Rainbow Grocery Cooperative

A Worker-Owned Coop

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From their website.

We opened our store in San Francisco’s Mission District over 40 years ago. Since then, we have always worked to offer the widest selection of organic and locally sourced products at the most affordable price. Along with being your local, independent grocery store, we are also a resource for our community to exchange information about the health and sustainability of the foods we eat.

As a worker-owned cooperative, those of us who work here are more than simply the people who stock your favorite products, recommend a favorite cheese or ring up your groceries. We are the owners and decision-makers of the business. While we have come to work here for many different reasons, we all share the common desire to work in a fair, democratic workplace where everyone’s opinion matters. So, not only do we hope to make a difference by providing healthy food and organic products to everyone who shops with us, we believe that our successful business model for cooperative work is also putting the ideals of sustainable living into practice.

Since we moved to our current location at 13th and Folsom, we have more than doubled our workforce from about 85 people to over 250. While we add new worker/owners every year, some of us are celebrating our 20th, 30th, even 40 year anniversaries as part of the coop!
Rainbow is more than just a job for us. And we hope that for you, our store is more than just a place to find healthy, organic food!

The Origin of Rainbow

The early years
Although it quickly became a secular project, Rainbow Grocery was started by a spiritual community, an ashram that existed in San Francisco in the early 1970s. In order to have access to inexpensive, vegetarian foods, the ashram had a bulk food-buying program. The buying program was coordinated by Rich Israel, an ashram member who also worked for the People’s Common Operating Warehouse of San Francisco, a political project using food distribution as a form of community organizing and political education. The People’s Warehouse was striving to build a “People’s Food System,” including a network of small community food stores throughout San Francisco. Rich helped convince the ashram to launch a community food store.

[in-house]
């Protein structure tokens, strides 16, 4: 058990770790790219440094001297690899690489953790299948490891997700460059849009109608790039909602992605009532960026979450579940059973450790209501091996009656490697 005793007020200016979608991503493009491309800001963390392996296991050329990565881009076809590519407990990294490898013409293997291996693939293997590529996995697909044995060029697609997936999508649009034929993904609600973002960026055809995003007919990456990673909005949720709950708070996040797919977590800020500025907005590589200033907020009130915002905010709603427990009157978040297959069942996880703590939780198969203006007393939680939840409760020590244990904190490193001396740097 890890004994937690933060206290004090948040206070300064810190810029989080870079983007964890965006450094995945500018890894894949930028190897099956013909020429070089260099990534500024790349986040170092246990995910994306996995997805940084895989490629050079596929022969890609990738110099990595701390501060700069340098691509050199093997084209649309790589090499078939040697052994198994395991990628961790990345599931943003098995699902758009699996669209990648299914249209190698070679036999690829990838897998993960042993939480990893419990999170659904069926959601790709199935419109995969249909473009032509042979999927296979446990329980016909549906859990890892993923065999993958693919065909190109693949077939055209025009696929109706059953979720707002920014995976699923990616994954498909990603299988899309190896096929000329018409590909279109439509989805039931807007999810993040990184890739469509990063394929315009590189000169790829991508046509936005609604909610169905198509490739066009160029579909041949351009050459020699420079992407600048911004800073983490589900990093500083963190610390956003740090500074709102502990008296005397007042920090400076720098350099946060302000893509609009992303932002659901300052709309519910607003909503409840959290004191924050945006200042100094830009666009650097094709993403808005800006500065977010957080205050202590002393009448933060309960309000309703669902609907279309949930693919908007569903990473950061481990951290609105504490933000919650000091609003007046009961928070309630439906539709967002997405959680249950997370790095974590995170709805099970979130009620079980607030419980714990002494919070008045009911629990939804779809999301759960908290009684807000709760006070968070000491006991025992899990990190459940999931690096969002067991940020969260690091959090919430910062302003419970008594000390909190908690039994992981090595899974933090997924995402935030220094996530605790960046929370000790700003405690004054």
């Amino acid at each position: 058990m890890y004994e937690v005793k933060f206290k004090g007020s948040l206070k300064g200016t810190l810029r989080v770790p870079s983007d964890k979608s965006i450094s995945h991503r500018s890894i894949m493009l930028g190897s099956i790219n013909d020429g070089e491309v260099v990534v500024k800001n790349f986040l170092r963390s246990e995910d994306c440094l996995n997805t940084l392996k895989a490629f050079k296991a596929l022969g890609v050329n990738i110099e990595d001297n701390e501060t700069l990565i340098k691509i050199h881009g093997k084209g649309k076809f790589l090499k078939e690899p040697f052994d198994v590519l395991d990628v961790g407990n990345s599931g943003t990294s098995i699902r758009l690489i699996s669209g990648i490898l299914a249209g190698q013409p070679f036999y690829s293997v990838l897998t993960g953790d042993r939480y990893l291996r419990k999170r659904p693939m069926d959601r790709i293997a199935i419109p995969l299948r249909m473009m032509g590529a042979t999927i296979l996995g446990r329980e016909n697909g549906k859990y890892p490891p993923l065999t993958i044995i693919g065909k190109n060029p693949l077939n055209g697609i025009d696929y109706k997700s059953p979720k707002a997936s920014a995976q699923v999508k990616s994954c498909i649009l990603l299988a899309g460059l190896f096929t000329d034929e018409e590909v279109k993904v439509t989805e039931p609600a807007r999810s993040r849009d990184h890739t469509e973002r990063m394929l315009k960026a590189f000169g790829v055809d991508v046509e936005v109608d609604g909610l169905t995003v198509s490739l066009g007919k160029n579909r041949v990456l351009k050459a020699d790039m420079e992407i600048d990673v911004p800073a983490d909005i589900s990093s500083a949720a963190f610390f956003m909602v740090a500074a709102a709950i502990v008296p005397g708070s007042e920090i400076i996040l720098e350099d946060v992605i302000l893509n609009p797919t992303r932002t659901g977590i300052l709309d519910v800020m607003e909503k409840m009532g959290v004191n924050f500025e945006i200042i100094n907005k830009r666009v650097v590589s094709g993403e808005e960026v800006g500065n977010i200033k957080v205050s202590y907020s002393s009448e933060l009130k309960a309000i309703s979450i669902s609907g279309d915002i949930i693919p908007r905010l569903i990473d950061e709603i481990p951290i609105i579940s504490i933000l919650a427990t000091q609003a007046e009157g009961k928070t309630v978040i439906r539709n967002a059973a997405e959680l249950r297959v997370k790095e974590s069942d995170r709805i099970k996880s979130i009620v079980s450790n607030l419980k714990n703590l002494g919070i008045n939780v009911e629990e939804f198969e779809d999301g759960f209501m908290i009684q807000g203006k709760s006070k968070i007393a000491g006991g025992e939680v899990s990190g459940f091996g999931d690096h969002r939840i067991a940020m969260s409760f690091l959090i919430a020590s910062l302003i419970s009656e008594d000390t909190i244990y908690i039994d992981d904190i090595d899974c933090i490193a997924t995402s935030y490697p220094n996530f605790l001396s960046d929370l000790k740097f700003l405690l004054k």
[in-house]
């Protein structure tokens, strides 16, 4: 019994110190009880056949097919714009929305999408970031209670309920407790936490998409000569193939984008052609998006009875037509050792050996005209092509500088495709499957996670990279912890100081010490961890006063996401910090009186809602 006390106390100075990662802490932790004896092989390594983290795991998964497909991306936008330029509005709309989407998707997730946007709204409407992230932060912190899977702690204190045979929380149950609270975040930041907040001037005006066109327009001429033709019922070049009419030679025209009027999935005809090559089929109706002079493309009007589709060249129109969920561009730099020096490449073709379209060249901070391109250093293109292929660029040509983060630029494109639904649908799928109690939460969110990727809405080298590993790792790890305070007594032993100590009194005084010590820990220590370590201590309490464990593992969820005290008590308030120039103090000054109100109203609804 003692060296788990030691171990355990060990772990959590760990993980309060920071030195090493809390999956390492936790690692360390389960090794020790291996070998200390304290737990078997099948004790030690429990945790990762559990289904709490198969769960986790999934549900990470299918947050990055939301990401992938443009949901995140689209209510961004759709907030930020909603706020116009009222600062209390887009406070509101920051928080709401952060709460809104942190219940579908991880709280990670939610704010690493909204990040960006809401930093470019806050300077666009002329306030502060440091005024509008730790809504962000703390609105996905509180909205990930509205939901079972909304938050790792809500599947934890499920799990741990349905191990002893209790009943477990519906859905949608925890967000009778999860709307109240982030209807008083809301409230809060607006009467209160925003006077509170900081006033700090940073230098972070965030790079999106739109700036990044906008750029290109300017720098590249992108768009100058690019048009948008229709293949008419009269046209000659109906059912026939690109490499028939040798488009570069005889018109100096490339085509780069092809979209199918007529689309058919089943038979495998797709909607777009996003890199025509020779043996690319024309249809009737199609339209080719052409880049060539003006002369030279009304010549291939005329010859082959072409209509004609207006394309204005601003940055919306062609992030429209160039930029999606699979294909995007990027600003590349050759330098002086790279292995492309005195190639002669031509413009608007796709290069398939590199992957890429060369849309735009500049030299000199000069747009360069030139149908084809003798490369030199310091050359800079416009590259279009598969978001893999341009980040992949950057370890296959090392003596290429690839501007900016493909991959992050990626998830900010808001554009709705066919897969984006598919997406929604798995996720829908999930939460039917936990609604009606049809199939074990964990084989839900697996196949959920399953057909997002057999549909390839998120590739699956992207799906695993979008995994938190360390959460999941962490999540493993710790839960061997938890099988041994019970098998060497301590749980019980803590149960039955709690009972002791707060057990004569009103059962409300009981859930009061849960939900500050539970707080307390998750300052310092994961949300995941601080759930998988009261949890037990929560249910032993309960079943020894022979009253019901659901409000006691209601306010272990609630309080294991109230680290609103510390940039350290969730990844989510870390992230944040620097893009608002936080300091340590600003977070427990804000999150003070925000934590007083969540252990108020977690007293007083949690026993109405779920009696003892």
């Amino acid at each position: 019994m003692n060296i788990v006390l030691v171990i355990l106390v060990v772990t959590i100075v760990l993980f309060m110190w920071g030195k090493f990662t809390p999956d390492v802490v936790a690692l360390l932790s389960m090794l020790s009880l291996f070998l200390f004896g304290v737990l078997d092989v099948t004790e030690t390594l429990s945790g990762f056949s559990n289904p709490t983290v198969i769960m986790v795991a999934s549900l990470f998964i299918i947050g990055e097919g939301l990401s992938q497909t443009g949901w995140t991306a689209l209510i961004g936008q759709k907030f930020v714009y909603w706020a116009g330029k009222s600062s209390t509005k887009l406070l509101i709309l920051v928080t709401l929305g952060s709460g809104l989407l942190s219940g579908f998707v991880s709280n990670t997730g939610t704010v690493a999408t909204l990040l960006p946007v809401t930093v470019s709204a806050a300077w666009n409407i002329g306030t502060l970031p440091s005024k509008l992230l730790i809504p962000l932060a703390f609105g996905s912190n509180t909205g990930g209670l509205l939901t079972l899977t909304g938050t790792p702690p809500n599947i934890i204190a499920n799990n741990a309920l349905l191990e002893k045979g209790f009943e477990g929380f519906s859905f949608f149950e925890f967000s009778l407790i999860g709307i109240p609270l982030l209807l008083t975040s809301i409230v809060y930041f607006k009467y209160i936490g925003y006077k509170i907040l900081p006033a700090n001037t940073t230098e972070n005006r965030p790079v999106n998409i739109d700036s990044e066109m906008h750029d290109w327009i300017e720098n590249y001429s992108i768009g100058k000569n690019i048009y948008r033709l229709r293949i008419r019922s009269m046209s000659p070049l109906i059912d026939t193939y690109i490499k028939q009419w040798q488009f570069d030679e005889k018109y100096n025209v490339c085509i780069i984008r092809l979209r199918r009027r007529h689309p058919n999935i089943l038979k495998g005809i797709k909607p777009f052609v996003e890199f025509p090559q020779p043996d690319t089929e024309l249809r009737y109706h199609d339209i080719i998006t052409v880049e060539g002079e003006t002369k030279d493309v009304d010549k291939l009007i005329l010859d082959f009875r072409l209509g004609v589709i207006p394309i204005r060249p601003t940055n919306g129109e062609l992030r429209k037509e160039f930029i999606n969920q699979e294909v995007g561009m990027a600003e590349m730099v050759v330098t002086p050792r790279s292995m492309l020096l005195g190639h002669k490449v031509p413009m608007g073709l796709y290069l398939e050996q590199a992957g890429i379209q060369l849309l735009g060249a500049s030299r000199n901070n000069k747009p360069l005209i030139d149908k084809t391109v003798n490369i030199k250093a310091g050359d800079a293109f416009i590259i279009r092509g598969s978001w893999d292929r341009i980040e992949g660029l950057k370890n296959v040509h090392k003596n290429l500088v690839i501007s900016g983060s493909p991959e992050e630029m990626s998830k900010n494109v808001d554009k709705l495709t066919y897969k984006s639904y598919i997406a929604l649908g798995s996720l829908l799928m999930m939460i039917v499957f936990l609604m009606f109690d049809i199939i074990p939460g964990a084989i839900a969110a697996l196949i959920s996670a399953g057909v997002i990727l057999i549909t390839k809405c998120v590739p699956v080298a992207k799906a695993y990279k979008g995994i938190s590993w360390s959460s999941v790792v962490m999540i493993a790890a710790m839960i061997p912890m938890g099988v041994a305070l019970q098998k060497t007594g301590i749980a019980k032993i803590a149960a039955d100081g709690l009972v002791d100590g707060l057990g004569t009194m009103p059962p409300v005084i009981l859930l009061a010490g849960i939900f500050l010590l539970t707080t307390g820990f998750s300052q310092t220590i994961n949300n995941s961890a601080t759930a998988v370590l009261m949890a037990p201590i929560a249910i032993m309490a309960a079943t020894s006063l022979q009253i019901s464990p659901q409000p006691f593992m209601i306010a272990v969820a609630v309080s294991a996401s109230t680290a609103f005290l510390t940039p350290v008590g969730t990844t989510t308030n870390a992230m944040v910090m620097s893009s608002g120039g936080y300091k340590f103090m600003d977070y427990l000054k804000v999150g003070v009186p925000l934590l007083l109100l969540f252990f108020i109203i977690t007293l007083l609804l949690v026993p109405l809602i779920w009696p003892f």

When Rainbow opened in the summer of 1975, the People’s Food System already had two stores: Seeds of Life, in the lower Mission, and Noe Valley Community Store. The ashram members who organized the opening of Rainbow Grocery ­ (Rich Israel, Janet Crolius, Bill Crolius, and John David Williams)­ did so largely by studying and copying the operations of the Noe Valley store.

Around that time, many other community food stores opened, including: Community Corners (Bernal Heights), Noe Valley Community Store, Haight Community Store, Inner Sunset Community Store, Other Avenues Cooperative (Outer Sunset), The Good Life Grocery (Potrero Hill), Flatland Community Store (Berkeley), Ma Revolution (Berkeley), The New Oakland Community Store (Oakland) and Rainbow Grocery (The Mission).

The first Rainbow store was located on 16th Street near Valencia (where Gestalt Haus now resides). Despite the rundown nature of the street, Rainbow’s location turned out to be auspicious as it was close to many neighborhoods populated by counterculture youth. Rainbow quickly became the busiest of the dozen or so community food stores launched in the mid-70s.

Rainbow opened with exclusively volunteer labor. After the first few months, there was enough income to pay the project’s two most active workers (its de facto coordinators) something approximating minimum wage. As the store became increasingly successful, it was able to bring more workers on paid staff, although people were generally not brought on to payroll until after several months of consistent volunteering. As the staff at Rainbow grew larger, the need for more defined organizational relationships increased.

A business blossoms

For the purpose of simplicity, Rainbow was started under the legal ownership of founders Janet and Bill Crolius. Though the store operated collectively, this meant that Bill and Janet were responsible for reporting Rainbow’s operations on their tax forms and were responsible for any debts or lawsuits; in 1976 they transferred ownership to a nonprofit corporation. When incorporating, Rainbow workers simply adapted the corporate documents of the People’s Warehouse, which included the Warehouse’s statement of six political principles underlying the Food System. Including the six principles was done, in part, as an attempt to appease Warehouse’s activists who thought Rainbow was not political enough. Copying from the Warehouse’s incorporation documents also simplified the legal work. Unfortunately, the Warehouse’s legal model was not very appropriate or functional. The Warehouse had written up their incorporation documents with the hopes of obtaining tax-exempt charitable status, which they were unable to do. While Rainbow’s workers already knew Rainbow Grocery would not qualify as a tax-exempt charity, they still incorporated using the nonprofit model of the Warehouse.

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